The Lost Land of Nubia: Egypt's Southern Neighbor in Africa
Robert K. Ritner
The Land and Its History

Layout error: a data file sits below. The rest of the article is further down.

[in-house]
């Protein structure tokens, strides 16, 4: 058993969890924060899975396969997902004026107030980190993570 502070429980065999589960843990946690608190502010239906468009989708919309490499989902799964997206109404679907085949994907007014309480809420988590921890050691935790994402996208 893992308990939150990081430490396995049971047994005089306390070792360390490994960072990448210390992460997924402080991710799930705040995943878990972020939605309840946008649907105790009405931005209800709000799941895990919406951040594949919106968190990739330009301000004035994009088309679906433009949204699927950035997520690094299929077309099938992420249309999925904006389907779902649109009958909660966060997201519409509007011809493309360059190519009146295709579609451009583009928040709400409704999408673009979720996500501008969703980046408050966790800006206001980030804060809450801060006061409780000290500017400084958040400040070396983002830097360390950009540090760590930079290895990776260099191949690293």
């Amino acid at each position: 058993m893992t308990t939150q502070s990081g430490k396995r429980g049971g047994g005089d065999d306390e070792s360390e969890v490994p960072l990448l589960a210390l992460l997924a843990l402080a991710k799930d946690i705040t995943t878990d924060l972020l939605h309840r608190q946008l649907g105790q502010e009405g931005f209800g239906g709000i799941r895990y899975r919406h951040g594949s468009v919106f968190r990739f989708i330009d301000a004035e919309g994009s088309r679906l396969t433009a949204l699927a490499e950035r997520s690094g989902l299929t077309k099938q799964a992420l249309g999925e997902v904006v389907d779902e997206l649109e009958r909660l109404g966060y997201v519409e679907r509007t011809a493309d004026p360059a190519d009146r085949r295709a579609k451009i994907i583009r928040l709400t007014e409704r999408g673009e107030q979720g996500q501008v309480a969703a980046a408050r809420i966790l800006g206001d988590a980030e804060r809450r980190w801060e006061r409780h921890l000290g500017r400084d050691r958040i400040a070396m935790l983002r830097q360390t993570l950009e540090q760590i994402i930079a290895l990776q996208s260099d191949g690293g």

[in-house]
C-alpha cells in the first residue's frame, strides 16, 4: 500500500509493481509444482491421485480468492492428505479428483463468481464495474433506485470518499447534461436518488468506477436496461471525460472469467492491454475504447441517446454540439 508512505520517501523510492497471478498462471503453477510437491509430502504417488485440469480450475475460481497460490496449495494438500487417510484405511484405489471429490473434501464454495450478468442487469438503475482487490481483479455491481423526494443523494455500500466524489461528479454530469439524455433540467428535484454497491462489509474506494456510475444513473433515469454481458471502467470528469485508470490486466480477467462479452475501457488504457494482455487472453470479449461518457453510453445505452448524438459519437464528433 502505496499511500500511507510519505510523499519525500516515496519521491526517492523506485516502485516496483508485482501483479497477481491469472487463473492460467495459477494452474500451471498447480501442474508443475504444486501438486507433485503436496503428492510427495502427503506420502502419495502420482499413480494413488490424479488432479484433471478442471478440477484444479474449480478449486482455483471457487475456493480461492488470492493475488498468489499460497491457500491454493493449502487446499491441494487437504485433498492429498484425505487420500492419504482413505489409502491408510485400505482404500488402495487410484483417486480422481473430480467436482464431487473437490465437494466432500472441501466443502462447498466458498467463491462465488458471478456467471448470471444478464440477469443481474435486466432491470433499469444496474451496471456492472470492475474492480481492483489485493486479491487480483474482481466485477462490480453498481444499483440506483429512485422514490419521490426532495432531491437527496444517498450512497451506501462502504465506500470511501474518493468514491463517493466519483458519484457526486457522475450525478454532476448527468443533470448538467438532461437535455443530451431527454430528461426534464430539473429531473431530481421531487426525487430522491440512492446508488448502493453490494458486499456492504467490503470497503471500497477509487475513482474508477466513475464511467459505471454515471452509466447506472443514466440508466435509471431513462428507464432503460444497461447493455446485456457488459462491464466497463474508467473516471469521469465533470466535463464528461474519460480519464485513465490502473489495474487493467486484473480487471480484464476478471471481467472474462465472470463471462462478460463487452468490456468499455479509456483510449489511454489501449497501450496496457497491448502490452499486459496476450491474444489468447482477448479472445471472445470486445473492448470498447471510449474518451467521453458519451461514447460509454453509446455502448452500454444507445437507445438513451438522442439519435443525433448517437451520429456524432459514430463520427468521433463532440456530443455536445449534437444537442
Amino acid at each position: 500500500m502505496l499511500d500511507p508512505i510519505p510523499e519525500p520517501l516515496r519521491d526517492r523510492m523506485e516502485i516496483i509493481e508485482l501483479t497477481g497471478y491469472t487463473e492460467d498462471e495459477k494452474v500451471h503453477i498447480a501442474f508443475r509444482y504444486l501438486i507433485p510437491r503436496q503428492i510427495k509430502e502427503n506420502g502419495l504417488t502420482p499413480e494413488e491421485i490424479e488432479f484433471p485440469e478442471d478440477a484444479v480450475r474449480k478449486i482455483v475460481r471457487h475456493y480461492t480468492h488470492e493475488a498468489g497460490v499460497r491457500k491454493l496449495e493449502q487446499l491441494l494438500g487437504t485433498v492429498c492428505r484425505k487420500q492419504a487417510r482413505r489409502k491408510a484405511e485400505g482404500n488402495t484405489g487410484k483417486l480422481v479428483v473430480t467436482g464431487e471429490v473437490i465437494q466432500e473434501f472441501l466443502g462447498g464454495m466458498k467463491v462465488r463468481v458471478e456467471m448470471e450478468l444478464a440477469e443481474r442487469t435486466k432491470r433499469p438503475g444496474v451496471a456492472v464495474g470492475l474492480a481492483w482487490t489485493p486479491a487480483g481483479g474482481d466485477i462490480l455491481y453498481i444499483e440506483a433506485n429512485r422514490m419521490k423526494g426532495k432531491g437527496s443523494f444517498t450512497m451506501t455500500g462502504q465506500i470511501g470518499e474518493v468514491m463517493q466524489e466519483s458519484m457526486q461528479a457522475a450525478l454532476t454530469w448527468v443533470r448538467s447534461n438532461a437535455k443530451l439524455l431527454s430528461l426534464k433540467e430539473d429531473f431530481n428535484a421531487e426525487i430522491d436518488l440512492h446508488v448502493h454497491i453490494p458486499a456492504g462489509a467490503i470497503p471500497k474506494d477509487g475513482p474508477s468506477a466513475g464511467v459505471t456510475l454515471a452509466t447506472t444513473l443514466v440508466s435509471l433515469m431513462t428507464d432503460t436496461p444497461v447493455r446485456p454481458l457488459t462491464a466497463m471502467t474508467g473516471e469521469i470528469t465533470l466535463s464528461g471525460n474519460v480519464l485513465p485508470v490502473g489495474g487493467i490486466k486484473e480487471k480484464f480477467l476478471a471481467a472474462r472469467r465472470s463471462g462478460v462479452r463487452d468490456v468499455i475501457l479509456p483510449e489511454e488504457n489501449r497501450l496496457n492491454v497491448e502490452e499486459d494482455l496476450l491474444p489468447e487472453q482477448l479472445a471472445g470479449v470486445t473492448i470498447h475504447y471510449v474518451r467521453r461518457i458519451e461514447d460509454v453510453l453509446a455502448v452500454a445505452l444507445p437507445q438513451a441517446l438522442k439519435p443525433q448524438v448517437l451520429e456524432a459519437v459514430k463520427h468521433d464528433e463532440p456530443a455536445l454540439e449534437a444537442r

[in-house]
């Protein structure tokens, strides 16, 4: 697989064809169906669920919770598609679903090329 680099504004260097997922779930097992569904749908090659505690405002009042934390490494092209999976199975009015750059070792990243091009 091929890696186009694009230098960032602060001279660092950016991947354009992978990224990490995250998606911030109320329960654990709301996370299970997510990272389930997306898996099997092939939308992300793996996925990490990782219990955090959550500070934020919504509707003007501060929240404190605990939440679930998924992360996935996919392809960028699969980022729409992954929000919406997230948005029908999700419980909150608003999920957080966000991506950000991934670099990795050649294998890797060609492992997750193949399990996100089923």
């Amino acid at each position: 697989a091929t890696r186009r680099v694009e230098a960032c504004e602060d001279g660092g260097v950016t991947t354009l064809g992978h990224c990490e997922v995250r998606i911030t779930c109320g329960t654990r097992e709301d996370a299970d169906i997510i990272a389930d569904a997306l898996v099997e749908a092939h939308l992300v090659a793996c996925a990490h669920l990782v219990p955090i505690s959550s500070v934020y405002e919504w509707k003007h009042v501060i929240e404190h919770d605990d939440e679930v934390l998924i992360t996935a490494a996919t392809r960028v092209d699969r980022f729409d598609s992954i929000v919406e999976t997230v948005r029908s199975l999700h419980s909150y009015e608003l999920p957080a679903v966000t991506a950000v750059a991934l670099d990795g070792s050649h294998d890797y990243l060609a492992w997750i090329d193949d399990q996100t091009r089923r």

The term "Nubia" designates a land now shared between the modern states of Egypt and the Sudan. Stretching for some 1,600 miles along the river Nile south of the Egyptian border town of Aswan, Nubia is a land of contrasts in both geography and peoples. Encroaching sands along the shore and rocky outcrops, or "cataracts," in the river make the northern section often inhospitable to large settlements and easy transportation, while farther south near the modern city of Khartoum the Nile divides to produce vast grasslands and fertile fields. Taking its name from the south to north direction of the Nile's flow, "Lower" (or northern) Nubia was continually in contact with Egyptian civilization, whether as trading partner, rival, colony or conqueror. Despite its poor agricultural resources, this portion of Nubia contained major deposits of gold, and for that reason Egypt repeatedly occupied and fortified the north. The modern name "Nubia" probably derives from the ancient Egyptian word for "gold" (nub). Other Egyptian names for the territory have also survived into modern times, including "Cush" (found in the Bible) and "Nehsy" in the personal names Phineas and Pincus (which both mean "the Nubian").